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If your business is eligible, you may be able to claim certain tax reliefs

Business Premises Renovation Allowance (BPRA)

BPRA gives incentives to bring back into business use derelict business properties that have been unused for at least one year. It gives a tax allowance of 100% for certain expenditure you incur when converting or renovating unused business premises in a disadvantaged area.

Business Rates Relief

You can get small business rate relief if:

  • you only use one property
  • your property’s rateable value is less than £12,000

You’ll get 100% relief until 31 March 2017 for properties with a rateable value of £6,000 or less. This means you won’t pay business rates on properties with a rateable value of £6,000 or less.

There are also specific reliefs in place for some rural businessesCharities and amateur community sports clubs, those based in Enterprise Zones, and those in some exempted buildings.

Enhanced Capital Allowances

The scheme allows businesses to write off the entire cost of any product included on the Energy Technology List (ETL) against taxable profits. If you’re a business that pays income or corporation tax, you’ll be able to claim 100% first year capital allowance on a product if it’s on the ETL at the time of purchase.

Corporation Tax – Marginal Relief

You may be able reduce your tax bill by claiming Marginal Relief if your profits are between £300,000 and £1.5 million.

Claim Capital Allowances

You can claim capital allowances when you buy assets that you keep to use in your business, such as equipment, machinery and business vehicles like cars, vans or lorries. You can deduct some or all of the value of the item from your profits before you pay tax.

If you are a sole trader or partner and have an income of £82,000 or less a year, you may be able to use a simpler system called cash basis instead.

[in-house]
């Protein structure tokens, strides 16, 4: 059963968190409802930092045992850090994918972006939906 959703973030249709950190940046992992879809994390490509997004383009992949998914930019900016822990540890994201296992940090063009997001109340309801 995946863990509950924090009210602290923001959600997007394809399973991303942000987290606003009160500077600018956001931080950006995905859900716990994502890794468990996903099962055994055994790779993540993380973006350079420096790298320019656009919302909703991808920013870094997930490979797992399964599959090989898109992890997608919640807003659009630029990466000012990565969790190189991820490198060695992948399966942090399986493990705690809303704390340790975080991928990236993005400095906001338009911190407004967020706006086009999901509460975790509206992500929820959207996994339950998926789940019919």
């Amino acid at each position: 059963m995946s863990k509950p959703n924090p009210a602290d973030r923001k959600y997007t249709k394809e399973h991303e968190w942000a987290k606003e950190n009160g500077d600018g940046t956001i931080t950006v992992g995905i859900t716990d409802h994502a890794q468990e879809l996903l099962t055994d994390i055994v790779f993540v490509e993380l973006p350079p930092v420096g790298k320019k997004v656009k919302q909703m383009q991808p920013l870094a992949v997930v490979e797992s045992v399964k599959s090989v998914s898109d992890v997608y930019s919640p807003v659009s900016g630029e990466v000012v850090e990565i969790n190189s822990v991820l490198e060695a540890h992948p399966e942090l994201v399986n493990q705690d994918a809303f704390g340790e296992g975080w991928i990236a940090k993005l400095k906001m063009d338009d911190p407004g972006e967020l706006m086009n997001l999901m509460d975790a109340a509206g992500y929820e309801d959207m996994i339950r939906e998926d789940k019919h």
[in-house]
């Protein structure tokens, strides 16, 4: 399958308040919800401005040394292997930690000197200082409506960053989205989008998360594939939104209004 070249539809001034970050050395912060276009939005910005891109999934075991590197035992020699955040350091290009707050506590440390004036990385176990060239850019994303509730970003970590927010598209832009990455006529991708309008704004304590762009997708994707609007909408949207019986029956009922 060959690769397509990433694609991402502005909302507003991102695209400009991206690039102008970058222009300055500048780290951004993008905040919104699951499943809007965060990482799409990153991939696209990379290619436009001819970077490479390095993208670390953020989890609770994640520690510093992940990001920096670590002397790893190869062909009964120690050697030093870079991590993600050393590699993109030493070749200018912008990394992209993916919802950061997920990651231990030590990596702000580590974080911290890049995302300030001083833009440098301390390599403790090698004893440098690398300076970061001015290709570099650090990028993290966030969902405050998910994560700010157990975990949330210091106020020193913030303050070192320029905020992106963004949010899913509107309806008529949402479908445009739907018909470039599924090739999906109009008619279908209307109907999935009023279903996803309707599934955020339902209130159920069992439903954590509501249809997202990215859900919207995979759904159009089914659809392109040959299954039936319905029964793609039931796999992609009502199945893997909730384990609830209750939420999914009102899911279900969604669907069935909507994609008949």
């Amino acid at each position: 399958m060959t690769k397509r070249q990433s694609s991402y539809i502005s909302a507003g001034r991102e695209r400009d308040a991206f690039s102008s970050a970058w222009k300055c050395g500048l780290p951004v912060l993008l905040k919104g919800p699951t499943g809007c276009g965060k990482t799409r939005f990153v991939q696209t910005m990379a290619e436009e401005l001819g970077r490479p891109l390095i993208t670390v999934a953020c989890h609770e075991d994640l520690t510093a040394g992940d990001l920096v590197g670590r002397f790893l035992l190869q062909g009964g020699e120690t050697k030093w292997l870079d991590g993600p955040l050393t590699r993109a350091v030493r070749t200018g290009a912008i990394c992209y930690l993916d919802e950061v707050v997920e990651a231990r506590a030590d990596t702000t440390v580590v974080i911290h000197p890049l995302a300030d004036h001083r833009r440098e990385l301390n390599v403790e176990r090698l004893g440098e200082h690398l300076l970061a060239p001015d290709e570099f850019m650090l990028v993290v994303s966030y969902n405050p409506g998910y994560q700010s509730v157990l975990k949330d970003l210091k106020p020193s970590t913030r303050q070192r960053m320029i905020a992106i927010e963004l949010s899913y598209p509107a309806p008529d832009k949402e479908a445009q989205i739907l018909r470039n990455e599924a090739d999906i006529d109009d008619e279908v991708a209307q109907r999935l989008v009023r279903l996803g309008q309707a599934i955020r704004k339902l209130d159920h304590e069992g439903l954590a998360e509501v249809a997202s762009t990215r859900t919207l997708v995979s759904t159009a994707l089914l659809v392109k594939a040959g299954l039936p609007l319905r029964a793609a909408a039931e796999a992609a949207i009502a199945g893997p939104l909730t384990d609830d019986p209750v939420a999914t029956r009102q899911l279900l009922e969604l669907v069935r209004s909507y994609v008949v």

R&D Tax Relief

You could qualify for R&D relief if you carry out a project that seeks to achieve an advance in overall knowledge or capability in a field of science or technology. The project must relate to your company’s trade and if you are an SME, you must own any intellectual property that arises from the project. There is an SME Scheme and a Large Company Scheme. Please note: This tax relief is only available to companies that are liable for Corporation Tax.

Creative Industry Tax Relief

This relief allows qualifying companies to claim a larger deduction, or in some circumstances claim a payable tax credit, when calculating their taxable profits.

Your company qualifies for creative industry tax reliefs if it’s:

  • liable to Corporation Tax
  • directly involved in the production and development of certain films, ‘high-end’ television programmes, animation programmes or video games

The Patent Box

The Patent Box enables companies to apply a lower rate of Corporation Tax to profits earned from its patented inventions after 1 April 2013. Your company must own or exclusively license-in the patents and must have undertaken qualifying development on them. You could also benefit from the Patent Box if it holds certain other medicinal or botanic innovation rights.

Disincorporation Relief

Disincorporation Relief allows a company to transfer certain types of assets to its shareholders (who continue to operate the business in an unincorporated form) without the company incurring a Corporation Tax charge on the disposal of the assets.

Charities and Tax

Charity can get certain tax reliefs, though to benefit they must be recognised by HM Revenue and Customs (HMRC). Charities don’t pay tax on most types of income as long as they use the money for charitable purposes.

You can claim back tax that’s been deducted, such as on bank interest and donations (this is known as Gift Aid).

Community Amateur Sports Club (CASC)

You may be able to claim relief on money your CASC uses to promote participation in, and provide facilities for, eligible sports. To benefit you need to register as a CASC.

Tax when your limited company gives to charity

Your limited company pays less Corporation Tax when it gives the following to charity; money; equipment or trading stock; land, property or shares in another company; employees (on secondment); or sponsorship payments. There are different rules for sole traders and partnerships.